Dallas Black comedy group FCC Presents on making comedy personal
Eight comedians make up FCC Presents, an all-Black comedy troupe based in Dallas. The group’s ongoing Blackout show series features improv performances, sketch comedy, stand-up and even some musical elements. Prior to taking the stage at Stomping Ground Comedy Theater last weekend, some of the members in the troupe shared how they approach comedy:
When Smith isn’t taking on another persona on stage, blonde wig and guitar in tow, she’s working her day job in social media marketing. She said she’s used to the feeling of being the only Black woman in the room, and in her view, those experiences are what make the show so much richer.
“I would say that as a Black woman, I have a lot of experiences that I like to pull from when I think about inspiration, when I write sketches, but also when I develop characters as well.”
Freeow said initially, Blackness wasn’t supposed to be the focus of the group’s subject matter. As they had conversations with each other about their experiences in the North Texas comedy scene, those conversations organically transitioned on stage. Now, it’s at the heart of every show.
“A lot of what you see on stage is us doing a meta take about what it is to be a Black comedian in D-FW comedy, and then it switched to just being a Black person in general.”
Cotton is not only one of the founding members of FCC Presents, she’s also a comedic storytelling coach. She bares her most personal moments on stage, and as a mother, daughter, worker and self-described “idiot,” she said she’s got a lot of experiences to draw from. To her, what makes something truly funny is simply recognizing it for what it is.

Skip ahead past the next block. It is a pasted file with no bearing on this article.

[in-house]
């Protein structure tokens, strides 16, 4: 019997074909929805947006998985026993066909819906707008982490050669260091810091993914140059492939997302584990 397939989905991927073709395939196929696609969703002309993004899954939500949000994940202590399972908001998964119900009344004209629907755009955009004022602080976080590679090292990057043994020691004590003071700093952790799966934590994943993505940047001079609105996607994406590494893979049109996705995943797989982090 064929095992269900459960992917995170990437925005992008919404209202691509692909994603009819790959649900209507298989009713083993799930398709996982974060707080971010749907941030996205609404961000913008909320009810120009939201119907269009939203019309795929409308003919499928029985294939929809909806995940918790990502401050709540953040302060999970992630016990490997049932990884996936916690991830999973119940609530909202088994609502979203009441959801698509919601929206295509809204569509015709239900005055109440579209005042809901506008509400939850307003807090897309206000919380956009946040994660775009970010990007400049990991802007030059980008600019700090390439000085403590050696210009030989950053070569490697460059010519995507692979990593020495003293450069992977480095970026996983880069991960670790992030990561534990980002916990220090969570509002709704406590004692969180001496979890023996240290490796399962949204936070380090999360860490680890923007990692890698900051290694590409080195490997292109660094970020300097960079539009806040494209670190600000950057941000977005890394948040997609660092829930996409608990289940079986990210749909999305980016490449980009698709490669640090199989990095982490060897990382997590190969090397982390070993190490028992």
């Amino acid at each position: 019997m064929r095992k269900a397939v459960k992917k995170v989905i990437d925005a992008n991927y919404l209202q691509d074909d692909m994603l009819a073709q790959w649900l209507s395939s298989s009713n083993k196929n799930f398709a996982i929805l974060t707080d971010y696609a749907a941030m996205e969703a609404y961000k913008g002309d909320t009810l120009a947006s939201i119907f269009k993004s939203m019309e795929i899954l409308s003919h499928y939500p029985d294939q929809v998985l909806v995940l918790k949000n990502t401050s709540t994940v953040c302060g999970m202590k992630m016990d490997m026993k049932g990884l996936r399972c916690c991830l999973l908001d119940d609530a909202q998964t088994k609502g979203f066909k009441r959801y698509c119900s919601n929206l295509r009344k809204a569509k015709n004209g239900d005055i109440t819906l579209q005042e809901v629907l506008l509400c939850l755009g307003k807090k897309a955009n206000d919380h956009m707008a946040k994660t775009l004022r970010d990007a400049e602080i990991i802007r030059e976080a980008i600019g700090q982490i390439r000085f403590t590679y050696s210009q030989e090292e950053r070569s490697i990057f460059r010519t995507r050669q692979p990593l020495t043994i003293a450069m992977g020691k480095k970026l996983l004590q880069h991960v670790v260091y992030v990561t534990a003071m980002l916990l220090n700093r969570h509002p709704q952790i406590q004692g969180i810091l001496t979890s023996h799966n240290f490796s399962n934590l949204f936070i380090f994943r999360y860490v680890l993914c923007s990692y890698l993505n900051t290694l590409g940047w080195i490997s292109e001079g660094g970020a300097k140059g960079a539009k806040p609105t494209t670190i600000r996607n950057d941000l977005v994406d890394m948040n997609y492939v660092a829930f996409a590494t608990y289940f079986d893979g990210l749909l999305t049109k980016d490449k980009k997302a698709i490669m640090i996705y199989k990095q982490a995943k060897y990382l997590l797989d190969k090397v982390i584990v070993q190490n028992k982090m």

“You’re never having to do anything to be funny, what you’re doing is recognizing how ridiculous this thing is called life that we all live. We just work to find those moments, bring some levity to it, and then throw it on the stage to help everybody laugh at life, ‘cause we’re all living it the same,” she said.
Agbon is a newer member of the troupe. He’s been doing comedic sketches and improv for almost five years now, but he said he’s hopeful to eventually get into stand-up one day.
“Comedy, to me, is based on the way we see the world. And the way that I think about it is, our identity is the lens in which we see the world. So for me being a Black male, a lot of my comedy comes from real-world experiences, and sometimes we use comedy to highlight a situation while also making fun of it.”
Since Harper joined the troupe in 2019, she’s been doing improv and sketch comedy. But during the day, she’s a psychologist and a research scientist who has worked extensively in mental health. She said it’s important to acknowledge how performing can be a tool for well-being, both for audience members looking for a laugh and comedians looking for an outlet.
“I think that performing is a great way for people to kind of balance out the toughness of our world right now, and it helps me to cope with everything that causes stress and anxiety in these times.”
Weathersby describes the Blackout shows as “a cornucopia of comedy,” tackling a variety of comedic forms and styles. Despite being a show that’s meant to appeal to everyone, he said they manage to stay rooted in Blackness.
“As a queer Black person, I try to approach comedy from a truthful space. So for me, there’s a lot of religious trauma that comes up every now and then, and I like to poke fun at that. There’s a lot of stuff around sexuality and gender, so playing with things like that.”
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